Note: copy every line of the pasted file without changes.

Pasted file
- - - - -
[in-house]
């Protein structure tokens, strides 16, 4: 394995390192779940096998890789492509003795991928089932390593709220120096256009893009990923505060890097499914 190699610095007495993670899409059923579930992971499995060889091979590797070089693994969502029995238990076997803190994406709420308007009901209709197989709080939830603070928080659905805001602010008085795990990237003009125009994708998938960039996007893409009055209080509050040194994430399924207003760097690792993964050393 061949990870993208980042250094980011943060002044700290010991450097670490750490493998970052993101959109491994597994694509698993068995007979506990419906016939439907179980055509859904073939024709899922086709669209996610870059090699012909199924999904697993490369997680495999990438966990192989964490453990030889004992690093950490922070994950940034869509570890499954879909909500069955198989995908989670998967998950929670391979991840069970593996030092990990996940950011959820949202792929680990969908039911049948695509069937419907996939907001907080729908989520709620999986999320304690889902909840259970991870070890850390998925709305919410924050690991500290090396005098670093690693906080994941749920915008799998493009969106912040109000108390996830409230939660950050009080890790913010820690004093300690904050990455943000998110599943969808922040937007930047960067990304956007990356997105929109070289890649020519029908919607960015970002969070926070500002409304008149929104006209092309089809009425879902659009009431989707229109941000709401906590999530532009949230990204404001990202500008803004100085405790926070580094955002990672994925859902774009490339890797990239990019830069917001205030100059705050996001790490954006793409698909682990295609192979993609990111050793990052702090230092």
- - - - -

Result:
[in-house]
């Protein structure tokens, strides 16, 4: 394995390192779940096998890789492509003795991928089932390593709220120096256009893009990923505060890097499914 190699610095007495993670899409059923579930992971499995060889091979590797070089693994969502029995238990076997803190994406709420308007009901209709197989709080939830603070928080659905805001602010008085795990990237003009125009994708998938960039996007893409009055209080509050040194994430399924207003760097690792993964050393 061949990870993208980042250094980011943060002044700290010991450097670490750490493998970052993101959109491994597994694509698993068995007979506990419906016939439907179980055509859904073939024709899922086709669209996610870059090699012909199924999904697993490369997680495999990438966990192989964490453990030889004992690093950490922070994950940034869509570890499954879909909500069955198989995908989670998967998950929670391979991840069970593996030092990990996940950011959820949202792929680990969908039911049948695509069937419907996939907001907080729908989520709620999986999320304690889902909840259970991870070890850390998925709305919410924050690991500290090396005098670093690693906080994941749920915008799998493009969106912040109000108390996830409230939660950050009080890790913010820690004093300690904050990455943000998110599943969808922040937007930047960067990304956007990356997105929109070289890649020519029908919607960015970002969070926070500002409304008149929104006209092309089809009425879902659009009431989707229109941000709401906590999530532009949230990204404001990202500008803004100085405790926070580094955002990672994925859902774009490339890797990239990019830069917001205030100059705050996001790490954006793409698909682990295609192979993609990111050793990052702090230092």